Did you know that five of the past seven Stanley Cup Champions have come from the Western Conference? Well now you do! The Los Angeles Kings have now been in three straight Western Conference Finals, while the Chicago Blackhawks have been in the last two and appeared in four of the past six. The players on LA’s roster vs Chicago for Game 7 last night are now 84-2 in Game 7’s, while in the Jonathan Toews/Patrick Kane era their Hawks are 26-5 in Games 5, 6 & 7.
IS THE CYCLE REPEATING?
The more it went on, the more it reminded me of the late 1990’s when the Detroit Red Wings, Colorado Avalanche & Dallas Stars dominated the West: from 1996-2002 the Avs made six appearances in seven years (!), the Stars made it to three consecutive (1998, 1999, 2000) and the Wings were there four times. In fact from 1996-2002 the only other team to appear in a WCF was the St. Louis Blues (2001). In that time period only one Eastern Conference team won the Stanley Cup – the New Jersey Devils (2000, 2003).
The Kings-Blackhawks series’ the past two seasons specifically reminds us of the 1999 & 2000 match-ups in the West Finals between the Stars-and-Avs; both won by the Stars, both in epic, seven-game series. Both team’s rosters are quite the collection of players: Chicago rolls out Toews, Kane, Patrick Sharp, Marian Hossa and Duncan Keith night after night, and I think most of us would agree they are all/have the potential to be ‘perennial’ all-stars. Same with Los Angeles, boasting names like Anze Kopitar, Jeff Carter, Marian Gaborik, Drew Doughty and Jonathan Quick.
Colorado was no joke back then, bolstering a lineup with Joe Sakic, Peter Forsberg, Milan Hejduk, Adam Foote, Chris Drury Alex Tanguay and Patrick Roy. Dallas was equally loaded with Mike Modano, Joe Nieuwendyk, Brett Hull, Jere Lehtinen, Sergei Zubov, Derian Hatcher and Ed Belfour.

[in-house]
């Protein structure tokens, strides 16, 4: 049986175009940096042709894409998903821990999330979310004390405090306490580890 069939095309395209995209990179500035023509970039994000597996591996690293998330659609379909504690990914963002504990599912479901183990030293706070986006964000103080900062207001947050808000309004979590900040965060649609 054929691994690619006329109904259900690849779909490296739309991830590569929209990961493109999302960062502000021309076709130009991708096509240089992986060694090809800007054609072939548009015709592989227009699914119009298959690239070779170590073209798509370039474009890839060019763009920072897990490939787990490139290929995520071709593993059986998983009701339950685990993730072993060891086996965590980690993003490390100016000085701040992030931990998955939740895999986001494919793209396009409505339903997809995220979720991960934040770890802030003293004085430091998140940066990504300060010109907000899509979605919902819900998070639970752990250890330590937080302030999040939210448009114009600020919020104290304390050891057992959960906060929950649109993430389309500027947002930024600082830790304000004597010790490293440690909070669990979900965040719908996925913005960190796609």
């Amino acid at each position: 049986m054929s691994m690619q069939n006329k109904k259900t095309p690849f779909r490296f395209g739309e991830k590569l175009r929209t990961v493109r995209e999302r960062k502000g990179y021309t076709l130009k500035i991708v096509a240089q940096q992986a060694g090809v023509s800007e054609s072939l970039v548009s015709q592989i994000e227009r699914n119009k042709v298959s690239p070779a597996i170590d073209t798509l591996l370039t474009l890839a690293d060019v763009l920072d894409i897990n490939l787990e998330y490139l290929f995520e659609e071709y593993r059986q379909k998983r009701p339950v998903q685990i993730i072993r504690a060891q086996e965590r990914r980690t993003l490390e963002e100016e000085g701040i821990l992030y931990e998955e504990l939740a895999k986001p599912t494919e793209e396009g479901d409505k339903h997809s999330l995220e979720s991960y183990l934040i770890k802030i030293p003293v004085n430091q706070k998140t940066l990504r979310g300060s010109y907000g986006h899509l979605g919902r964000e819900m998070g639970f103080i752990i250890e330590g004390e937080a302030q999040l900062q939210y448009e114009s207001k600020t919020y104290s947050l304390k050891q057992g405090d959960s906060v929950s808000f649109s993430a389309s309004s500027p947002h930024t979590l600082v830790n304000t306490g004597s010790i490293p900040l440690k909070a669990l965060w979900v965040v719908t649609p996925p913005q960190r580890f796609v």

All four teams predominantly mentioned above, five if you include Detroit, have all had rotating parts of their teams as the years go on and the match-ups evolved. But they all had that solid, leadership core; possessing a boatload of intangibles that doesn’t always show up on a stat sheet, scorecard or fancy stat tracker. Most importantly, they are all dangerous to play against because on any given night, in any given game, anyone could score.
We all know the numbers when it comes to Justin Williams and his incredulous stats in 7 career Game 7’s (7g-7a) with the Kings (and Carolina Hurricanes, Philadelphia Flyers); the only other NHL player that has seven, game 7 goals in NHL history is the great Glen Anderson. Williams’ 14 points also passed Doug Gilmour for most ever in career Game 7’s. Oh by the way, Williams’ teams are 7-0 in those seven game 7’s and he has at least a point in every one of them.
Even his former teammate thinks the numbers are mind-bottling, or boggling:
Detroit’s teams wouldn’t have been successful without the Grind-Line of Kirk Maltby, Kris Draper & Darren McCarty. The Blackhawks have gotten timely contributions from youngsters like Brandon Saad, Marcus Kruger, AndrewShaw and wily vets like Michal Handzus, Brian Campbell, Andrew Ladd, Dustin Byfuglien or Brian Bickell.